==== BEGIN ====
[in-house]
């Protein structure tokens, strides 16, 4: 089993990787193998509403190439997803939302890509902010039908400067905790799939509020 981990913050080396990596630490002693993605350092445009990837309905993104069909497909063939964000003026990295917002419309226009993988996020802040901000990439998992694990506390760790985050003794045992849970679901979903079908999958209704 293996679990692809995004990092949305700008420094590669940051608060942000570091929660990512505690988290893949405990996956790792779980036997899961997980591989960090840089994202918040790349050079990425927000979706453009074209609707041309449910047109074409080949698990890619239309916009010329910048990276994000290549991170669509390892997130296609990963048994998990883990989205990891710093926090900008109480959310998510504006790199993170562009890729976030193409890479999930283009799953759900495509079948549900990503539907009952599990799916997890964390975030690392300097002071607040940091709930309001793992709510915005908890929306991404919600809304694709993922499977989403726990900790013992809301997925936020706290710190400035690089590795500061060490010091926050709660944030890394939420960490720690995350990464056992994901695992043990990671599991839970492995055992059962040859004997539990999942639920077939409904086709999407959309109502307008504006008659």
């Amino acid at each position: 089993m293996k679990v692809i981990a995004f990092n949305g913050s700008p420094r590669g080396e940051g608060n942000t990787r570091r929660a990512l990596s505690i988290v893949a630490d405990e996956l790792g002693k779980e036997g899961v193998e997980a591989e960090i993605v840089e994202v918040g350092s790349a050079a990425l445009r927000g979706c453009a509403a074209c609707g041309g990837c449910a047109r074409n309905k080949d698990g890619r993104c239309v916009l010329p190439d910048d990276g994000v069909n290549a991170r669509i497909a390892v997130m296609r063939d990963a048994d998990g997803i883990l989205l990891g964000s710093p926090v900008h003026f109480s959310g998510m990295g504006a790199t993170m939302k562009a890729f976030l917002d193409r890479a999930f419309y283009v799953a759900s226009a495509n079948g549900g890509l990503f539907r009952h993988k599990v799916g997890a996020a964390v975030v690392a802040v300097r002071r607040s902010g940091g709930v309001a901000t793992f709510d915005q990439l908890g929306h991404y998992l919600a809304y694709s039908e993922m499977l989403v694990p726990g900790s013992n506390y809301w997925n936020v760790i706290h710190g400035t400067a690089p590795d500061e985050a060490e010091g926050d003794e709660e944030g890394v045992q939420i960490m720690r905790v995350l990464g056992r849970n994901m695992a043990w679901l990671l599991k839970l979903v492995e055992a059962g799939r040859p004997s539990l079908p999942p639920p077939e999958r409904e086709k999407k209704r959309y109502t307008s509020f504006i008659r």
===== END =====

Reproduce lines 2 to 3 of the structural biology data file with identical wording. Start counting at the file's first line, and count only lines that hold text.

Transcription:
């Protein structure tokens, strides 16, 4: 089993990787193998509403190439997803939302890509902010039908400067905790799939509020 981990913050080396990596630490002693993605350092445009990837309905993104069909497909063939964000003026990295917002419309226009993988996020802040901000990439998992694990506390760790985050003794045992849970679901979903079908999958209704 293996679990692809995004990092949305700008420094590669940051608060942000570091929660990512505690988290893949405990996956790792779980036997899961997980591989960090840089994202918040790349050079990425927000979706453009074209609707041309449910047109074409080949698990890619239309916009010329910048990276994000290549991170669509390892997130296609990963048994998990883990989205990891710093926090900008109480959310998510504006790199993170562009890729976030193409890479999930283009799953759900495509079948549900990503539907009952599990799916997890964390975030690392300097002071607040940091709930309001793992709510915005908890929306991404919600809304694709993922499977989403726990900790013992809301997925936020706290710190400035690089590795500061060490010091926050709660944030890394939420960490720690995350990464056992994901695992043990990671599991839970492995055992059962040859004997539990999942639920077939409904086709999407959309109502307008504006008659």
């Amino acid at each position: 089993m293996k679990v692809i981990a995004f990092n949305g913050s700008p420094r590669g080396e940051g608060n942000t990787r570091r929660a990512l990596s505690i988290v893949a630490d405990e996956l790792g002693k779980e036997g899961v193998e997980a591989e960090i993605v840089e994202v918040g350092s790349a050079a990425l445009r927000g979706c453009a509403a074209c609707g041309g990837c449910a047109r074409n309905k080949d698990g890619r993104c239309v916009l010329p190439d910048d990276g994000v069909n290549a991170r669509i497909a390892v997130m296609r063939d990963a048994d998990g997803i883990l989205l990891g964000s710093p926090v900008h003026f109480s959310g998510m990295g504006a790199t993170m939302k562009a890729f976030l917002d193409r890479a999930f419309y283009v799953a759900s226009a495509n079948g549900g890509l990503f539907r009952h993988k599990v799916g997890a996020a964390v975030v690392a802040v300097r002071r607040s902010g940091g709930v309001a901000t793992f709510d915005q990439l908890g929306h991404y998992l919600a809304y694709s039908e993922m499977l989403v694990p726990g900790s013992n506390y809301w997925n936020v760790i706290h710190g400035t400067a690089p590795d500061e985050a060490e010091g926050d003794e709660e944030g890394v045992q939420i960490m720690r905790v995350l990464g056992r849970n994901m695992a043990w679901l990671l599991k839970l979903v492995e055992a059962g799939r040859p004997s539990l079908p999942p639920p077939e999958r409904e086709k999407k209704r959309y109502t307008s509020f504006i008659r």